Brazil, a rising economic and diplomatic power in the developing, expressed support for efforts by the Arab League to end the ongoing violence in Syria.
Catherine Ashton, the foreign affairs chief of the European Union (EU) met with Brazilian foreign minister Antonio Patriota in Brasilia on Monday to discuss both the situation in Syria and Iran. The two issued a statement praising Arab League chief Nabil al-Arabi, citing “how much we support him on the Arab League’s initiative and the importance of seeing that leadership [being] able to support the people of Syria into a future free of bloodshed.”
Patriota also said he supported potential measures in Syria by the United Nations Secretary General Ban Ki-moon, as well as increasing cooperation between the UN and the Arab League.
Brazil’s stance on Syria appears to be an about-face from its previous laissez-faire attitude. More importantly, among the BRIC nations – Brazil, Russia, India and China — Brazil is seemingly breaking off with Moscow and Beijing, which over the weekend vetoes a UN resolution condemning the regime of President Bashar al-Assad in Syria.
However, as recently as last November, deep into the Syrian crisis, Brazil specifically rejected any foreign intervention in Syria.
The Brazilian foreign ministry referred to the bloodshed in Syria as its “internal affairs.”
Brazil has also abstained in proposed measures against Libya and Iran over the past few years. Assad himself visited Brazil in summer of 2010.
Now, in early 2012, after 7,000 Syrians have been killed by Assad’s relentless war machine, Brazil may be taking a new approach in its foreign policy in the Middle East.
Alex Gibson, Research Associate at the Council on Hemispheric Affairs, commented that Brazil has long abstained from controversial foreign affairs issues (including human rights) in its quest to obtain a permanent seat on the UN Security Council and to avoid jeopardizing trade and economic relationships with countries like Iran and China.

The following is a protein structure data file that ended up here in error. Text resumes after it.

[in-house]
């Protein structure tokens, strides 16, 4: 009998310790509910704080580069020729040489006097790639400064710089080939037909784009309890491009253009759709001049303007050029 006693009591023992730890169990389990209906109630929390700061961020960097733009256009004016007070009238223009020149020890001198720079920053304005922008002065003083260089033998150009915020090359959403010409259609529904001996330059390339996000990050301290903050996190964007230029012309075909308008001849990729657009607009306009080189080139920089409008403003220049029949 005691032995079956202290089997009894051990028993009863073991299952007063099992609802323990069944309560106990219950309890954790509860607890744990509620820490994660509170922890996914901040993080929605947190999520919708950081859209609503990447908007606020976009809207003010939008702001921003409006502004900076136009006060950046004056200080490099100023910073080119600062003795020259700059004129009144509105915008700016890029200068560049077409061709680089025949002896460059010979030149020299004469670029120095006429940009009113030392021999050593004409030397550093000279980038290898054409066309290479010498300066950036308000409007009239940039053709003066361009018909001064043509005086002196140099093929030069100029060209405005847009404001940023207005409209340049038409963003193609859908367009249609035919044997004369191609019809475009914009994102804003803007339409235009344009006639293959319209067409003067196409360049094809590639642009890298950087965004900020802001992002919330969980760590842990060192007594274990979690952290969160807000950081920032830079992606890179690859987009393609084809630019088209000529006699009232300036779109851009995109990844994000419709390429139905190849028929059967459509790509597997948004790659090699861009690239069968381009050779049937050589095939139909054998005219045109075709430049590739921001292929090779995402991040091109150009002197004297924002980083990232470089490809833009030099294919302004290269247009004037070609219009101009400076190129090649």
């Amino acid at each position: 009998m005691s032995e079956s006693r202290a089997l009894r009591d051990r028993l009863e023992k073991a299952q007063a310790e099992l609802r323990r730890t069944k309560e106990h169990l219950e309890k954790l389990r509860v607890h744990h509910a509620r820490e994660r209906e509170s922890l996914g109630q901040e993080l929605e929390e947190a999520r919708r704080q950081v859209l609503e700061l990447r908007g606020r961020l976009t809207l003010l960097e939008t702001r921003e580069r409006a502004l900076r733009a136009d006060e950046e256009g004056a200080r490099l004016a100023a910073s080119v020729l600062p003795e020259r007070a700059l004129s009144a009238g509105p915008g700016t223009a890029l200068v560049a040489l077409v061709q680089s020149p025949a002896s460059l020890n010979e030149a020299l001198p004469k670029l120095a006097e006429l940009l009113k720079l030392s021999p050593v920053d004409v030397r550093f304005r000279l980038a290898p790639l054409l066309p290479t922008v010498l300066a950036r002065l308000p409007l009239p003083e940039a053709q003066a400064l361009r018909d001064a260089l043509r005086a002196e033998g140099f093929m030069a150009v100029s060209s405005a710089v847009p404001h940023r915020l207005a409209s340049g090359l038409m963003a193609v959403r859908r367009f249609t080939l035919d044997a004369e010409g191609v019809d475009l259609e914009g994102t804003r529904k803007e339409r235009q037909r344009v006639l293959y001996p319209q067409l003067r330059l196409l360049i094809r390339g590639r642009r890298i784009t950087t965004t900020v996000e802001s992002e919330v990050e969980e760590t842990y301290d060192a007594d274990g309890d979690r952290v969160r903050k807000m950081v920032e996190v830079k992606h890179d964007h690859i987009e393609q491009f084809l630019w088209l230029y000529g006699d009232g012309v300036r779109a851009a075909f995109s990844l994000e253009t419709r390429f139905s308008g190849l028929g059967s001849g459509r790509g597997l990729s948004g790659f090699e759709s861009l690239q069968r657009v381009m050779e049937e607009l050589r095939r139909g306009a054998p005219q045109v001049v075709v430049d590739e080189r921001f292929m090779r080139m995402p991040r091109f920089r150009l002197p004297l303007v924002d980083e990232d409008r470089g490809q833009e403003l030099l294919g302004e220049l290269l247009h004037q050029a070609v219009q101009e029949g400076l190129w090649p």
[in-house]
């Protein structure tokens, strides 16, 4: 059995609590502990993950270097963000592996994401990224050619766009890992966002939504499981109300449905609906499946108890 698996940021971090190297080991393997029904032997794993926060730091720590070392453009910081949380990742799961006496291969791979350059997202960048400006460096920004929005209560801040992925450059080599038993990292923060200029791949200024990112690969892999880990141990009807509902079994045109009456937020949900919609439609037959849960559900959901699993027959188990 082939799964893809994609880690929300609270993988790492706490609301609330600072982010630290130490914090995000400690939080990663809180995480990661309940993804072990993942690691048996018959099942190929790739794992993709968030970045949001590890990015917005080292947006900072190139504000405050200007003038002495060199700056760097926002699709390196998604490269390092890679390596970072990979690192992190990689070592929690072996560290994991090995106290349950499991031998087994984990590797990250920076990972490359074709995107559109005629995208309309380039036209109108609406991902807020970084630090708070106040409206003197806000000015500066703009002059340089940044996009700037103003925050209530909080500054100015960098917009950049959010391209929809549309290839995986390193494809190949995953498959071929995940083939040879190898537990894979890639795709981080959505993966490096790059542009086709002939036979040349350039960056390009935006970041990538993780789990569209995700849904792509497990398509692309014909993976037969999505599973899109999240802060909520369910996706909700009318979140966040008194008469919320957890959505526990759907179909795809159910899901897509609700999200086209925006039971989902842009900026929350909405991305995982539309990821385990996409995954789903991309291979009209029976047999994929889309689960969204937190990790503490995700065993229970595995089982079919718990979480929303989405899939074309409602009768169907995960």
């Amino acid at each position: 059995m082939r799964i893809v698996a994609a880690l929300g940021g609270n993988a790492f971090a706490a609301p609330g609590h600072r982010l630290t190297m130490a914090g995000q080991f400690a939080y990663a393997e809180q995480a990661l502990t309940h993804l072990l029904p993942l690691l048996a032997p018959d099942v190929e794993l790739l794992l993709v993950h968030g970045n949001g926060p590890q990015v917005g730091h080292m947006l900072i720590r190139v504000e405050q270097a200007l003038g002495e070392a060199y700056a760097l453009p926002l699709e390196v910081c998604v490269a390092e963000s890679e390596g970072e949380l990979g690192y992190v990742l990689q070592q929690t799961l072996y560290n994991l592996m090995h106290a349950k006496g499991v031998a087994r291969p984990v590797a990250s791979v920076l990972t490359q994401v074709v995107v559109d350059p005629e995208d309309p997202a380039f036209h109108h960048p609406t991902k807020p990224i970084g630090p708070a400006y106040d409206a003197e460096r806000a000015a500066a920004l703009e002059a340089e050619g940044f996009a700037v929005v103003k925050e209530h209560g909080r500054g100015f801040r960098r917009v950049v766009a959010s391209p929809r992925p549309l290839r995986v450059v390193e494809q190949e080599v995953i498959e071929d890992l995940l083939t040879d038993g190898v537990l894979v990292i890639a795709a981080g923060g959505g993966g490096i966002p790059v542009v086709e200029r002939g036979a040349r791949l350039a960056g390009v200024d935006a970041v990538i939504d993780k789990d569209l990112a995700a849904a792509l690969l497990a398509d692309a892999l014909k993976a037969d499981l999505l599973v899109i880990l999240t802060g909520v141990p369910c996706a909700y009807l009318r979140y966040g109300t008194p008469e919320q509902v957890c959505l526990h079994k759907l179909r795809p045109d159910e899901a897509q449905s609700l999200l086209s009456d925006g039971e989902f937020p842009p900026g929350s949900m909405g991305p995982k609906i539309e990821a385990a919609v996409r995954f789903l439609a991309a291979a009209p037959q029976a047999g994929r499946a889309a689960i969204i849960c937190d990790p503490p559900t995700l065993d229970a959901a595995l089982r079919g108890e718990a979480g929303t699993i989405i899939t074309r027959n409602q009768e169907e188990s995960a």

“But if [Brazil] wants to become a major international player, it must take a broader and more generous view when it comes to the Arab Spring,” Gibson wrote.
“Brazil needs to denounce President Bashar al-Assad’s regime, and to join the international call for its immediate removal.”
Professor Rafael Pons Reis, an expert on international relations at Universitário do UniCuritiba e Grupo, told the Rio Times newspaper: “Brazil wants a permanent seat on the UN Security Council and any ‘loyalties’ must be seen against this backdrop of global promotion by showing pragmatism. Brazil will defend its national interests on the international scene, without jeopardizing its economic development.”
Gibson noted that following “China and Russia’s stunning refusal to act in the wake of the escalating atrocities committed by Assad against his own people, Brazil is no longer in a position to please all major international players. By continuing to pursue a universally unpopular diplomatic position, it may fast isolate its political benefactors in the international community. A nation that sits comfortably on the fence while the world clamors for intervention will never be seen as a compelling world player.”
Indeed, other observers now believe that countries that fail to condemn that brutality in Syria will lose more in credibility than they stand to gain economically.
“By abstaining, [Brazil has] have not only failed the Syrian people, but [has] also failed to offer a credible alternative to end the bloodshed,” the UN director of Human Rights Watch told the Christian Science Monitor. “This vote erodes their credibility in the global arena and might come to define their tenure in the Security Council and undermine their claim to permanent membership.”
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